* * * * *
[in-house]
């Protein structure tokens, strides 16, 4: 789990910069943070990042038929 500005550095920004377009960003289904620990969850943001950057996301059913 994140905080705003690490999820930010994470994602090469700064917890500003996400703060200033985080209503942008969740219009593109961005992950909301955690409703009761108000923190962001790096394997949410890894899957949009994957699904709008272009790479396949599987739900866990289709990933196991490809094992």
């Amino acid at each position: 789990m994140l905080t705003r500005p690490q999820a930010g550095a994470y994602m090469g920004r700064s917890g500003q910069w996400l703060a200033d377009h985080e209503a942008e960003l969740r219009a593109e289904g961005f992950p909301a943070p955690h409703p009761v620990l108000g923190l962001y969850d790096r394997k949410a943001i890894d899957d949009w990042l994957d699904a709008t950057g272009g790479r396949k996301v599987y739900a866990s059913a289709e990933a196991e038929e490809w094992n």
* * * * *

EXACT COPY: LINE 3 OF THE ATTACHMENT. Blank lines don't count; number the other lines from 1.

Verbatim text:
């Amino acid at each position: 789990m994140l905080t705003r500005p690490q999820a930010g550095a994470y994602m090469g920004r700064s917890g500003q910069w996400l703060a200033d377009h985080e209503a942008e960003l969740r219009a593109e289904g961005f992950p909301a943070p955690h409703p009761v620990l108000g923190l962001y969850d790096r394997k949410a943001i890894d899957d949009w990042l994957d699904a709008t950057g272009g790479r396949k996301v599987y739900a866990s059913a289709e990933a196991e038929e490809w094992n």